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Mental health services currently take center stage in the United States due to their integral nature. Typically, they are included in the annual budget to pledge the provision of essential health services while improving the quality of treatment options. However, it is worth noting that a considerable amount of this allocation goes to prescription medications for persons with psychiatric disorders and outpatient treatment. This is an indication of government policies adopted in the 1960s encouraging a shift from institutionalization to pave the way for a new framework based on treatment within a community setting. Providing treatment in a less restrictive environment is now hailed for the leaps and bounds witnessed in the delivery of mental health services in the 21st century. Nevertheless, ethnic and racial disparities are still more prevalent in mental health care compared to other health services. This is further exacerbated by the Mental Health Professionals Shortage Areas policy which is responsible for hindering access to essential services in the case of individuals residing in non-federally designated areas. Additionally, the high cost of care associated with mental healthcare has now emerged as a looming barrier which further cements current disparities.
Synthesis of related literature
Available literature on mental health services has been responsible for the identification of possible barriers to care and access to key mental health services. According to a longitudinal study conducted by Medlock, Shtasel, Trinh, and Williams (2018), low use of prescribed medication was identified among the prime reasons why ethnic and racial disparities are commonplace in mental health care. A review conducted by the researchers into mental health trends among African American and Hispanic American respondents revealed that three of five recently discharged patients failed to adhere to prescribed medications (Medlock, Shtasel, Trinh, and Williams, 2018). Inexplicably low educations levels and a systematic failure by healthcare providers to disseminate integral information regarding the importance of following a regular treatment regimen were cited as possible reasons explaining these stark disparities.
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An overall breakdown in doctor-patient communication has also recently been identified as a possible reason for racial and ethnic disparities. Metrosa (2017) opines that a general lack of cultural competence in the provision of mental care may explain why Hispanic Americans record the highest number of individuals with mental health conditions yet they fail to gain access to essential services. Persistent stigma is also responsible for racial and ethnic disparities in the provision of mental health services. According to Ruiz and Primm (2016), failure by the Ministry of Health and Human Services (HHS) to address mental health stigma has created an ideal environment for racial and ethnic disparities to flourish. The result has often been failure to seek care, high relapse rates for patients undergoing treatment and premature discontinuation of prescribed drugs.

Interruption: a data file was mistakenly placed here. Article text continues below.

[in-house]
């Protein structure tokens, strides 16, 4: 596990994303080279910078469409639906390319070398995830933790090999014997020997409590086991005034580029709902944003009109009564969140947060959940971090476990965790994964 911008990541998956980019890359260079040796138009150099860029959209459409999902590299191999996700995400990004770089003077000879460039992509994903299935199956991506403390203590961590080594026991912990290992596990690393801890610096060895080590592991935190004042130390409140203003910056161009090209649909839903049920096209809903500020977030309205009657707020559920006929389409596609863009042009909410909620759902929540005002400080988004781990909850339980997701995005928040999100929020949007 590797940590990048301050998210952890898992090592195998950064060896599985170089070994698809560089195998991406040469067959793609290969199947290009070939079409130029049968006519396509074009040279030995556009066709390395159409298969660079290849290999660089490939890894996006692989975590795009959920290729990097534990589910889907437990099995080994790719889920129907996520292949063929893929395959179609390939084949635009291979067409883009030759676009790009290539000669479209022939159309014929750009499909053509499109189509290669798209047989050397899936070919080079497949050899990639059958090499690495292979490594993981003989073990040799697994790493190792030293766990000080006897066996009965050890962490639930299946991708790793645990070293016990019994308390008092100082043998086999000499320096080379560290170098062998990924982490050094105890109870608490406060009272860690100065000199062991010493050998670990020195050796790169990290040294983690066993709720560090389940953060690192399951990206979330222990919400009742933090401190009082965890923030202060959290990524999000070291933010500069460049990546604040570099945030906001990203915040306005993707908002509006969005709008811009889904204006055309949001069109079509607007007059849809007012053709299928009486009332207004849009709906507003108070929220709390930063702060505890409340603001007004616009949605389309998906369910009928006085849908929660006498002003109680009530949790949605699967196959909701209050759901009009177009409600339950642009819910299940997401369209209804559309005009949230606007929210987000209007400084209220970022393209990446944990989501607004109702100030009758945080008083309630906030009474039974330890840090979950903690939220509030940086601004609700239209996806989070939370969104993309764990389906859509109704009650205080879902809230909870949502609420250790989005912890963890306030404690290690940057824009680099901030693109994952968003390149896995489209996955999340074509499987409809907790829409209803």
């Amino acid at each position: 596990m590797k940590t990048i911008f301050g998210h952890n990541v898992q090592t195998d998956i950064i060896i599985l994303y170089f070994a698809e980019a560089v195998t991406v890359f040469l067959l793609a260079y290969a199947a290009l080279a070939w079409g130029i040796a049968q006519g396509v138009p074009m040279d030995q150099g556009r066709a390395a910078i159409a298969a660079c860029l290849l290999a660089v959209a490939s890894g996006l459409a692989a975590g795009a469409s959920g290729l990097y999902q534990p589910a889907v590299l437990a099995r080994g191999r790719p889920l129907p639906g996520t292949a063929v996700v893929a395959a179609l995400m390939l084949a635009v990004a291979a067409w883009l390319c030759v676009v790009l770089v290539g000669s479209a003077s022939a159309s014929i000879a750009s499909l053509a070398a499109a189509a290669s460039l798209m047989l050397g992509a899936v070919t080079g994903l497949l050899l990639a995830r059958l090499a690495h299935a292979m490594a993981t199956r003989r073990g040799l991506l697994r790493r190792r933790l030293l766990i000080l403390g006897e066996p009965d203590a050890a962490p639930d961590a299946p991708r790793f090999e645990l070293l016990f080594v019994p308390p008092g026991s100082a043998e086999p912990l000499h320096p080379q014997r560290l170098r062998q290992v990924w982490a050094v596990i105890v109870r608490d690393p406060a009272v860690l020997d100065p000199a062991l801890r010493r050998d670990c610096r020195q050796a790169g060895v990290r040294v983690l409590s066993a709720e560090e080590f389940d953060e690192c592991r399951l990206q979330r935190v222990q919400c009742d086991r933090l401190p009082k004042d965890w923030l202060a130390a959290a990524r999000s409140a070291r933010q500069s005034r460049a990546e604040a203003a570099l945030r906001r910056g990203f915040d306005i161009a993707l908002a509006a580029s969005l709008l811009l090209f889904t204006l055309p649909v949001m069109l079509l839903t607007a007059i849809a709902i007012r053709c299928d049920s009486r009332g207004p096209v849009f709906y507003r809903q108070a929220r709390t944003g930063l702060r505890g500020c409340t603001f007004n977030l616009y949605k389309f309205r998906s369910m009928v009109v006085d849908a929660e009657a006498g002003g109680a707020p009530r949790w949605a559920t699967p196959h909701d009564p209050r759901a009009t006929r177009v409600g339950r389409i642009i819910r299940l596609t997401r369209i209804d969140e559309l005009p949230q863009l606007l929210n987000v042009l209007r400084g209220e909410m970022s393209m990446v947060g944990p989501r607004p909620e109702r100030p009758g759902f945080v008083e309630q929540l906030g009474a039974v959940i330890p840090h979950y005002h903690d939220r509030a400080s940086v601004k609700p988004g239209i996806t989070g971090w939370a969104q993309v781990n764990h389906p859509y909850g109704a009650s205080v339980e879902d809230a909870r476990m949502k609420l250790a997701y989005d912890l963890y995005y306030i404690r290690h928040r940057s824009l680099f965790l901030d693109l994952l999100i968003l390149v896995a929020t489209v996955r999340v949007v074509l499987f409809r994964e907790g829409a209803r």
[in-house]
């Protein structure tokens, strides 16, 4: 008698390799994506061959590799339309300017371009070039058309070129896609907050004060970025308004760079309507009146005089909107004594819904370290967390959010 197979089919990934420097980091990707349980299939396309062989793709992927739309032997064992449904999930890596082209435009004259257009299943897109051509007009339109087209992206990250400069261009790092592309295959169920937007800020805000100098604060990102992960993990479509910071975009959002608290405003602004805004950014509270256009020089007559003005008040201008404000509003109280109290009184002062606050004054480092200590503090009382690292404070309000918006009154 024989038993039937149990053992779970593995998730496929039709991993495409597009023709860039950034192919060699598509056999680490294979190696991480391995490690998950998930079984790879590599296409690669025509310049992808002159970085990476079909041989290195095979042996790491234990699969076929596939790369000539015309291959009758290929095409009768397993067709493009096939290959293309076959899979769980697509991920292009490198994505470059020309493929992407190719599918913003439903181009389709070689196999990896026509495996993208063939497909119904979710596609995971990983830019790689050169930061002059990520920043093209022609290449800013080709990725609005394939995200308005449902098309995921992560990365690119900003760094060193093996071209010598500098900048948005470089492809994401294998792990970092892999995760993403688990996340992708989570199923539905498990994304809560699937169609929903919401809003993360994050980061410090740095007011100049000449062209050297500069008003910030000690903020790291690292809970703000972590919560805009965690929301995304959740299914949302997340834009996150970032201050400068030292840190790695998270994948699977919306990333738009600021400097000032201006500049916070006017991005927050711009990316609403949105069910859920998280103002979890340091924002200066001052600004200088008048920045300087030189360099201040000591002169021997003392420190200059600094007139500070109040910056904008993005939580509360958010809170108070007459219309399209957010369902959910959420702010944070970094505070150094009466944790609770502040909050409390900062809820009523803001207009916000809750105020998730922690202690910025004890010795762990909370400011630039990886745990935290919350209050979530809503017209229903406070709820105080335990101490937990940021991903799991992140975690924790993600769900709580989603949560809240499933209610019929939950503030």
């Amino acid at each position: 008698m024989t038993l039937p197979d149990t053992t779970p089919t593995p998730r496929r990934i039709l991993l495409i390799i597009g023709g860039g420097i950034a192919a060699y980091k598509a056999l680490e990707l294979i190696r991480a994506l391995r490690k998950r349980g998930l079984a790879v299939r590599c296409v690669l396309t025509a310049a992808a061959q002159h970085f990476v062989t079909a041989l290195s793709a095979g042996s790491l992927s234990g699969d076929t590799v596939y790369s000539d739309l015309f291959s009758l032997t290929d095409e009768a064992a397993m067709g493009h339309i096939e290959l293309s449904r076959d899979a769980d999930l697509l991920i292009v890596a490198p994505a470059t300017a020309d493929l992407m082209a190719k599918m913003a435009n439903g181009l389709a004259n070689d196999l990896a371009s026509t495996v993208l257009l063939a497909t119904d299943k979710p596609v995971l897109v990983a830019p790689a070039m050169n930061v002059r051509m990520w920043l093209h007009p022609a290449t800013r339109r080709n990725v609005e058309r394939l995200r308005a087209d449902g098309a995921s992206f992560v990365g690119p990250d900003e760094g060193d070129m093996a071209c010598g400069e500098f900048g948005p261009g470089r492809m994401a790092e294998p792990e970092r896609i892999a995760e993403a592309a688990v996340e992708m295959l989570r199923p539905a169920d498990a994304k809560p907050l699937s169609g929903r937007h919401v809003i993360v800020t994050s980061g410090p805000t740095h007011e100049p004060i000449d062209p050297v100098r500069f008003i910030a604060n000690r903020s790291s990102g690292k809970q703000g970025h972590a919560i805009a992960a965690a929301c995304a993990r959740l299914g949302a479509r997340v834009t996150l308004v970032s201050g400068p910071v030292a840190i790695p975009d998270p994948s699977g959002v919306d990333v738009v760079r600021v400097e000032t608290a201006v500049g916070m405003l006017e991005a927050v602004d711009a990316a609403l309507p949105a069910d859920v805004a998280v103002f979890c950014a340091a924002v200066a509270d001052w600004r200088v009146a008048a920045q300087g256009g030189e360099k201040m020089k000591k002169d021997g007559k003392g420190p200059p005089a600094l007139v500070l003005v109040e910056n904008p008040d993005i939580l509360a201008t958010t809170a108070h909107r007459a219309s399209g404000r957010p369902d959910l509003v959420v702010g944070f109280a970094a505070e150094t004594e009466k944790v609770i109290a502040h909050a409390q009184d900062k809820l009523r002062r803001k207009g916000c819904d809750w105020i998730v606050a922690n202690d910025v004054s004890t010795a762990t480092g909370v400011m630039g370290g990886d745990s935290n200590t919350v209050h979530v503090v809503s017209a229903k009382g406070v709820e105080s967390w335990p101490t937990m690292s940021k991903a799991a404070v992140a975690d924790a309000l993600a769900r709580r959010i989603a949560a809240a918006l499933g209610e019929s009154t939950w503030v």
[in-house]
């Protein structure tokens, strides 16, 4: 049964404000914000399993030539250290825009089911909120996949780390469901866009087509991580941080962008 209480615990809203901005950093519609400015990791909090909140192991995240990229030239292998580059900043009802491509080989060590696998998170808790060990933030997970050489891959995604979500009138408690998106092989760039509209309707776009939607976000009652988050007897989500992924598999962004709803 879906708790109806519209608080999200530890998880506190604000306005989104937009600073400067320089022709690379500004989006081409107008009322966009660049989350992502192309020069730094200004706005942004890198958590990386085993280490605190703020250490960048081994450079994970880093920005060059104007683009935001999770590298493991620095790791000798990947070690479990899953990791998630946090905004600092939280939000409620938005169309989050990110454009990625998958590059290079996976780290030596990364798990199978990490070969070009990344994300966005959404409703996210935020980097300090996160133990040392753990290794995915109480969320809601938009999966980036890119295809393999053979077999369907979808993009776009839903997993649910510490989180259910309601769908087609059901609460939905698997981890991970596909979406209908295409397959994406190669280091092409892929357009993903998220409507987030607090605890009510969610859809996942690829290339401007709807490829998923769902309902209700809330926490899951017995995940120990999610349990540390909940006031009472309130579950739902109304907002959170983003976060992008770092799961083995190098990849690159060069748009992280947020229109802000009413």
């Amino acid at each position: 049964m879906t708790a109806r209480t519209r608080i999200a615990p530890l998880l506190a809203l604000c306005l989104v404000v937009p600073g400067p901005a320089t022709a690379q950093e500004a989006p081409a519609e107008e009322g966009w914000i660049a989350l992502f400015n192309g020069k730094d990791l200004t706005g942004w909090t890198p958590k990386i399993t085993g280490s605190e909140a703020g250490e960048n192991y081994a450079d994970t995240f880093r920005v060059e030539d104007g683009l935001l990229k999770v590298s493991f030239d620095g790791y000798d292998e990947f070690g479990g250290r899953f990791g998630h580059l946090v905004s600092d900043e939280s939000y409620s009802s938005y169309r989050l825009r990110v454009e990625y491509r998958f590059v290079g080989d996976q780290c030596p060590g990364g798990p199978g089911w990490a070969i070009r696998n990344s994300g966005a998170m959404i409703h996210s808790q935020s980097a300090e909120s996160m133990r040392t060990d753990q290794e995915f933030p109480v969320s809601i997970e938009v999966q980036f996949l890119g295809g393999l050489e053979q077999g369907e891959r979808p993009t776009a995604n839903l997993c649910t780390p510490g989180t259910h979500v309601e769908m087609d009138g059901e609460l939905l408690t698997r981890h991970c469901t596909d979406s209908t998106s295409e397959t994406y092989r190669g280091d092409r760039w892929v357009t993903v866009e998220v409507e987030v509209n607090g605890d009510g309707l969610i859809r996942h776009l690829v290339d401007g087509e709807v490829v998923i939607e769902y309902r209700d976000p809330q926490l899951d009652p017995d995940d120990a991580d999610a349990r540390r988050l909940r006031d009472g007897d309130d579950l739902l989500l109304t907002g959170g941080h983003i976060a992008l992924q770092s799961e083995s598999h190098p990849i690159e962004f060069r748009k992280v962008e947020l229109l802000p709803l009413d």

Theoretical framework in the analysis of mental health disparities among racial and ethnic minorities
The theoretical framework employed in this particular analysis will rely on Stewart and Nápoles-Springer’s model that the current disparities are a direct result of policy issues within the healthcare system. This framework is particularly significant in tracing the origin of disparities through different phases. The first phase entails a progressive evaluation of mental health disparities and its effects of vulnerable sections of the population. It is also during this stage this stage that key issues are identified as possible causes in addition to identifying strategies to mitigate its effects (Woo, 2017, p. 770).
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The second phase within this framework entails gaining a comprehensive understanding of the main reason why such disparities exist in the first place. It is through this approach that gaps in the provision of healthcare are identified in addition to vulnerable individuals in society bound to experience adverse accompanying effects. Determinants of racial and ethnic disparities within different levels of the healthcare system are also essential in this stage as a way of identifying possible relationships. The last phase when conducting analysis using the health system theoretical framework involves evaluation and the implementation of possible intervention strategies. This section also includes propositions on possible changes in policy with the aim of transforming the status quo, which is ultimately meant to introduce cumulative gains.
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Policy issue analysis